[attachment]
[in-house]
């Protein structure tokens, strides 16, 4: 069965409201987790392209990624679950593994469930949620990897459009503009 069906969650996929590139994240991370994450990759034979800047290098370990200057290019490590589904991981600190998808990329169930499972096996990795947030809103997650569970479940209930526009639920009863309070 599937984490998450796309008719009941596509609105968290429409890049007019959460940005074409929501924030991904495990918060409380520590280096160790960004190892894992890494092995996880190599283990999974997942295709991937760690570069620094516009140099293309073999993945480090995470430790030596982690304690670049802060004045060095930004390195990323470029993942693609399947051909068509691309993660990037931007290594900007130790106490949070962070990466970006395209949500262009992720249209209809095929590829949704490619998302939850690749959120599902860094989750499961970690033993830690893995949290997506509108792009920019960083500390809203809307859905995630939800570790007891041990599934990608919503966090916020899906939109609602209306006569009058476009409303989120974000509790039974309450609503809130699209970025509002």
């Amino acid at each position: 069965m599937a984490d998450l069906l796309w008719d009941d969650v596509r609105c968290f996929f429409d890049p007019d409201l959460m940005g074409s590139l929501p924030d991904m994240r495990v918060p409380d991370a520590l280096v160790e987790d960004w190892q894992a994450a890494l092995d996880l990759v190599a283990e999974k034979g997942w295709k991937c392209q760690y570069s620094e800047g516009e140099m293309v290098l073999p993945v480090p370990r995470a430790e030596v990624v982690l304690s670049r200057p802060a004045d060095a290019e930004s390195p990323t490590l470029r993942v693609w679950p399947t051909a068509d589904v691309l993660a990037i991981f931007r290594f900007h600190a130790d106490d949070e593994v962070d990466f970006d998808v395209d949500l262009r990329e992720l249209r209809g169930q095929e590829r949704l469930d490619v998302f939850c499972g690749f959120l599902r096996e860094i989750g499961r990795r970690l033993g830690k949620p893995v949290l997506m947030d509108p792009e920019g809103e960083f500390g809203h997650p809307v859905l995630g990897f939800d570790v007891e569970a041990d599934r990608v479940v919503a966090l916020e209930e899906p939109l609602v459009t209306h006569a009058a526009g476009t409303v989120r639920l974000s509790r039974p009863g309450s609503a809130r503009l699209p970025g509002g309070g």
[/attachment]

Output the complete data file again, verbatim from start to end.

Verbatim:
[in-house]
């Protein structure tokens, strides 16, 4: 069965409201987790392209990624679950593994469930949620990897459009503009 069906969650996929590139994240991370994450990759034979800047290098370990200057290019490590589904991981600190998808990329169930499972096996990795947030809103997650569970479940209930526009639920009863309070 599937984490998450796309008719009941596509609105968290429409890049007019959460940005074409929501924030991904495990918060409380520590280096160790960004190892894992890494092995996880190599283990999974997942295709991937760690570069620094516009140099293309073999993945480090995470430790030596982690304690670049802060004045060095930004390195990323470029993942693609399947051909068509691309993660990037931007290594900007130790106490949070962070990466970006395209949500262009992720249209209809095929590829949704490619998302939850690749959120599902860094989750499961970690033993830690893995949290997506509108792009920019960083500390809203809307859905995630939800570790007891041990599934990608919503966090916020899906939109609602209306006569009058476009409303989120974000509790039974309450609503809130699209970025509002």
């Amino acid at each position: 069965m599937a984490d998450l069906l796309w008719d009941d969650v596509r609105c968290f996929f429409d890049p007019d409201l959460m940005g074409s590139l929501p924030d991904m994240r495990v918060p409380d991370a520590l280096v160790e987790d960004w190892q894992a994450a890494l092995d996880l990759v190599a283990e999974k034979g997942w295709k991937c392209q760690y570069s620094e800047g516009e140099m293309v290098l073999p993945v480090p370990r995470a430790e030596v990624v982690l304690s670049r200057p802060a004045d060095a290019e930004s390195p990323t490590l470029r993942v693609w679950p399947t051909a068509d589904v691309l993660a990037i991981f931007r290594f900007h600190a130790d106490d949070e593994v962070d990466f970006d998808v395209d949500l262009r990329e992720l249209r209809g169930q095929e590829r949704l469930d490619v998302f939850c499972g690749f959120l599902r096996e860094i989750g499961r990795r970690l033993g830690k949620p893995v949290l997506m947030d509108p792009e920019g809103e960083f500390g809203h997650p809307v859905l995630g990897f939800d570790v007891e569970a041990d599934r990608v479940v919503a966090l916020e209930e899906p939109l609602v459009t209306h006569a009058a526009g476009t409303v989120r639920l974000s509790r039974p009863g309450s609503a809130r503009l699209p970025g509002g309070g």